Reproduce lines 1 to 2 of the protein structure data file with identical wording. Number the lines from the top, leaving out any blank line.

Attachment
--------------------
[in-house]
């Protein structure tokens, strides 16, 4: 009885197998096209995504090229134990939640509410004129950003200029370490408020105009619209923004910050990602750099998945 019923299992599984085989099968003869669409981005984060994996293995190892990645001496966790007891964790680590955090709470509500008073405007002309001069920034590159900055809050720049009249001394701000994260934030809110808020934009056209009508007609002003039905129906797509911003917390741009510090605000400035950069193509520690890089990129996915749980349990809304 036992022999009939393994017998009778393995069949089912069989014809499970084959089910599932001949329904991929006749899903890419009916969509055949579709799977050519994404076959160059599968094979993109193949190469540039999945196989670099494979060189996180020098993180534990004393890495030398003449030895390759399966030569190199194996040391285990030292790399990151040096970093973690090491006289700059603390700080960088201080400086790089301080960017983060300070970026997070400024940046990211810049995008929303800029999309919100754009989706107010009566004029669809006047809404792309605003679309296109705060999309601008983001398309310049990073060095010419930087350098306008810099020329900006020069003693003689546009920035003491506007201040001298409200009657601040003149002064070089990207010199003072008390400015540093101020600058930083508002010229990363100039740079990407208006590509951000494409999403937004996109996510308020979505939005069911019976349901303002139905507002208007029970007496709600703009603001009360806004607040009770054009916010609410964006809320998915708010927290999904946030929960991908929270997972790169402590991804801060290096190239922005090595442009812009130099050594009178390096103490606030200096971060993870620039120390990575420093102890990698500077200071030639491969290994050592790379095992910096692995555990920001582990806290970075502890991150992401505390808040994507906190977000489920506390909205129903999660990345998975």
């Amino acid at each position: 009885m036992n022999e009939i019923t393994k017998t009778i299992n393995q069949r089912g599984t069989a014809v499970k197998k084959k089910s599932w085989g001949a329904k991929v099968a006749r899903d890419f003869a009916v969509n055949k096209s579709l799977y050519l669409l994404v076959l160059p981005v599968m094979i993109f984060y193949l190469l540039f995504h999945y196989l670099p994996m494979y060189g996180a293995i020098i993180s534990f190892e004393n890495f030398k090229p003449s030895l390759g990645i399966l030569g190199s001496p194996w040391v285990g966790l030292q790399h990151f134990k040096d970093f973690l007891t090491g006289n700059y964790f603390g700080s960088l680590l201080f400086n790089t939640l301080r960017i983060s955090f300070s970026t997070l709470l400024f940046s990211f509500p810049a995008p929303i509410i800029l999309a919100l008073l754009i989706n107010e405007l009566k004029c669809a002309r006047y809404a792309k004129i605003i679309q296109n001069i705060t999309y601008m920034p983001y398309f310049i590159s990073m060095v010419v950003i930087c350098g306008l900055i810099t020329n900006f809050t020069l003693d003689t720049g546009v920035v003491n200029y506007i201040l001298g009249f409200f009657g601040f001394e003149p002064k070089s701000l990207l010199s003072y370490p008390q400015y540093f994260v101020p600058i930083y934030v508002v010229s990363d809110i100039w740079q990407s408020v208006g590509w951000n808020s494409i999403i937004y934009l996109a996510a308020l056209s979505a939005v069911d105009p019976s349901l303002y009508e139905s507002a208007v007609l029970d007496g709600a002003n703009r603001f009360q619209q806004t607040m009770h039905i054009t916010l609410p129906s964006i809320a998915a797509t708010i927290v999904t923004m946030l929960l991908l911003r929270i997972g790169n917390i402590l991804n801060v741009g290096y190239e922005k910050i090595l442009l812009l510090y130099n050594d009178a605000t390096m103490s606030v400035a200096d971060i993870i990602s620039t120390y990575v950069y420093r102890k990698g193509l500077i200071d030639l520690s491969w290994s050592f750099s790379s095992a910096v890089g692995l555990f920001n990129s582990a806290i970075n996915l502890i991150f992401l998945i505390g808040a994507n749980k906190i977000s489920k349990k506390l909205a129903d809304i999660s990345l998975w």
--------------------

[in-house]
């Protein structure tokens, strides 16, 4: 009885197998096209995504090229134990939640509410004129950003200029370490408020105009619209923004910050990602750099998945 019923299992599984085989099968003869669409981005984060994996293995190892990645001496966790007891964790680590955090709470509500008073405007002309001069920034590159900055809050720049009249001394701000994260934030809110808020934009056209009508007609002003039905129906797509911003917390741009510090605000400035950069193509520690890089990129996915749980349990809304 036992022999009939393994017998009778393995069949089912069989014809499970084959089910599932001949329904991929006749899903890419009916969509055949579709799977050519994404076959160059599968094979993109193949190469540039999945196989670099494979060189996180020098993180534990004393890495030398003449030895390759399966030569190199194996040391285990030292790399990151040096970093973690090491006289700059603390700080960088201080400086790089301080960017983060300070970026997070400024940046990211810049995008929303800029999309919100754009989706107010009566004029669809006047809404792309605003679309296109705060999309601008983001398309310049990073060095010419930087350098306008810099020329900006020069003693003689546009920035003491506007201040001298409200009657601040003149002064070089990207010199003072008390400015540093101020600058930083508002010229990363100039740079990407208006590509951000494409999403937004996109996510308020979505939005069911019976349901303002139905507002208007029970007496709600703009603001009360806004607040009770054009916010609410964006809320998915708010927290999904946030929960991908929270997972790169402590991804801060290096190239922005090595442009812009130099050594009178390096103490606030200096971060993870620039120390990575420093102890990698500077200071030639491969290994050592790379095992910096692995555990920001582990806290970075502890991150992401505390808040994507906190977000489920506390909205129903999660990345998975």